Most of the matter used in these notes, coming from courts in the Mississippi Valley, will be furnished by our own special correspondents and reporters. For such as comes from courts at a greater distance, we shall be indebted, principally, to our legal and other exchanges.

In view of the growing importance of the Federal Courts, it will be a special feature of the JOURNAL to advise its readers at the earliest practicable date, of the important questions therein adjudicated. It will give, from week to week, a summary of the proceedings had in the Supreme Court of the United States during its sessions; and special pains will be taken to keep its readers fully advised of the important questions decided in that court. It will also contain early advice of the important matters transpiring in the English courts. In a department of “Notes and Queries" we shall answer, as well as we can, any questions of general interest propounded to us by correspondents.

variety of topics, afford the space to print them.

Hoping to be able to improve upon each number of the. JOURNAL, until it approximates somewhat to our conception of what such a legal serial should be, we commit this first number to the criticism of the legal profession, and, we trust, to their support.

The Bankrupt Act-Shall it be Repealed? In a commercial, manufacturing and trading country, a bankrupt system so framed as to be adapted to the circumstances of the people, is beneficial alike to the debtor and the creditor. Such a system is particularly desirable in a country of vast extent. Divided, as the United States is, into forty states, each of which, in the absence of a bankrupt enactment, makes the laws which regulate the relation and rights of debtors and creditors within its limits-if credit is to be extended and commercial intercourse freely maintained between the people of the different states and sections, a bankrupt system, wisely conceived, becomes almost a necessity.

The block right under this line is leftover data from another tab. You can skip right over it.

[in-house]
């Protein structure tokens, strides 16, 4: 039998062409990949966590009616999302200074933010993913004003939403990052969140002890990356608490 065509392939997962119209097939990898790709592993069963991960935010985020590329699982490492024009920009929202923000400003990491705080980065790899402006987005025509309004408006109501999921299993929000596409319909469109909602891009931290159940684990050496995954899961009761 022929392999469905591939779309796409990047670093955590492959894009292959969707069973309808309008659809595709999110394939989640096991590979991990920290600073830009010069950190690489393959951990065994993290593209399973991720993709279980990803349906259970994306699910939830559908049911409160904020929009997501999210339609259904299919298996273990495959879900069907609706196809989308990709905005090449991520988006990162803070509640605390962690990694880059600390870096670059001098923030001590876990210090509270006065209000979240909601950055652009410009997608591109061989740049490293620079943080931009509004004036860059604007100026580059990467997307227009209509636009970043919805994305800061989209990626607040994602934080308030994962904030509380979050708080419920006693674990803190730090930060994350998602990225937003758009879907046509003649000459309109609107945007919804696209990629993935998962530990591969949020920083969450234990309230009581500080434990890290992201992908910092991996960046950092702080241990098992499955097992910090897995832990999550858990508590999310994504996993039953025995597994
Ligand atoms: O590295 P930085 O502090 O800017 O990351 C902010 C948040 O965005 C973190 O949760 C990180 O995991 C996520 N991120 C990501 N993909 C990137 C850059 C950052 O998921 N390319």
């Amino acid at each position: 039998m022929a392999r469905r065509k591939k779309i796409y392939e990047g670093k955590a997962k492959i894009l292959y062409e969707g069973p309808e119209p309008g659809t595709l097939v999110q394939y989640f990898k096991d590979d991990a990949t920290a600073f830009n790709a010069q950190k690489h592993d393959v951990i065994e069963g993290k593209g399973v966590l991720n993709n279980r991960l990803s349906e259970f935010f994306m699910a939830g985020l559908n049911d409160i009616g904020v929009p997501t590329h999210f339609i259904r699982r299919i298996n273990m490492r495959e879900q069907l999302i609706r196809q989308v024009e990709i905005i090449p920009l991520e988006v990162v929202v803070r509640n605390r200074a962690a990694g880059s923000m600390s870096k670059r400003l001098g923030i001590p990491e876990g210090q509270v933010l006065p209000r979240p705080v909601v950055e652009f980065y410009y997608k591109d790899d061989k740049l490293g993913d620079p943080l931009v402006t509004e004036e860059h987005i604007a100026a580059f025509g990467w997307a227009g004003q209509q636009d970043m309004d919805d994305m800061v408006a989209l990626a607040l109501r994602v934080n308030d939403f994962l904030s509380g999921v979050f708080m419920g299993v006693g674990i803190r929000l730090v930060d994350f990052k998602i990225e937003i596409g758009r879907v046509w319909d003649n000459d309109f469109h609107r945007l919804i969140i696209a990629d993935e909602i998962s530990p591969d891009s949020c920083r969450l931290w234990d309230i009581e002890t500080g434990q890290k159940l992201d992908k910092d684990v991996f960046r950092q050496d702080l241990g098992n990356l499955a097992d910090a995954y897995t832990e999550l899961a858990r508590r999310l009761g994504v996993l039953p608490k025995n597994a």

Without a bankrupt law, each state has its separate collection and attachment laws, under which the creditor who first moves, secures a preference over the rest; and the local or the favorite creditor fares well at the expense of all the others. A bankrupt law, also, affords the only means by which debtors who have failed in business, can be relieved from the load of hopeless insolvency.

Some space will also be devoted to news items of interest to lawyers; embracing such matters as the death of eminent judges and lawyers; changes in the constitution of important courts; the doings of Congress, of constitutional conventions, We doubt whether the present bankrupt law is worse than and of the state legislatures, so far as they involve important the system which it superseded. Doubtless, it has many faults

and defects.

judicially employed for more than fifty years; for, after his retirement, he investigated a most complicated cause, and prepared an elaborate and masterly opinion in it, which was

Most of these, however, are not intrinsic, but Judge MARCY, elected to the senate, and he continued to be remediable by well-considered legislation. Undoubtedly, that an associate justice of that court until 1837, when he was com portion of the involuntary feature of the present law, which missioned to be its chief justice, and he remained such until makes it an act of bankruptcy merely to suspend payment, or 1845, when he was appointed by President Tyler, an associate justice of the Supreme Court of the United States, and refail to meet one's commercial paper for fourteen days, is, un-mained such until his voluntary retirement from the bench in der the existing state of the finances of the country, harsh and November, 1872. oppressive, and it ought to be immediately repealed, or essen- Lacking but a few months, therefore, he was a judge, withtially modified. There is no such feature in the English bank-out interruption, for fifty successive years. He was, in fact, rupt laws. By the English acts, "the suspension of payment by a banker, merchant, or trader, of his commercial paper and liabilities, is resolved into an act of bankruptcy by summoning him before the court of bankruptcy, and if the debt or demand be not paid or arranged to the satisfaction of the creditor within a prescribed time, the non-arrangement or non-payment, within such prescribed period, constitutes an act of bankruptcy." (James, Bankrupt Law, 261; In re But his character as a judge is that which endears his memClemens 2 Dillon C. C., 536.) This provision is much pre-ory, and will perpetuate his fame. His integrity-that comferable to the similar one in our act, and even this might be too stringent at the present time.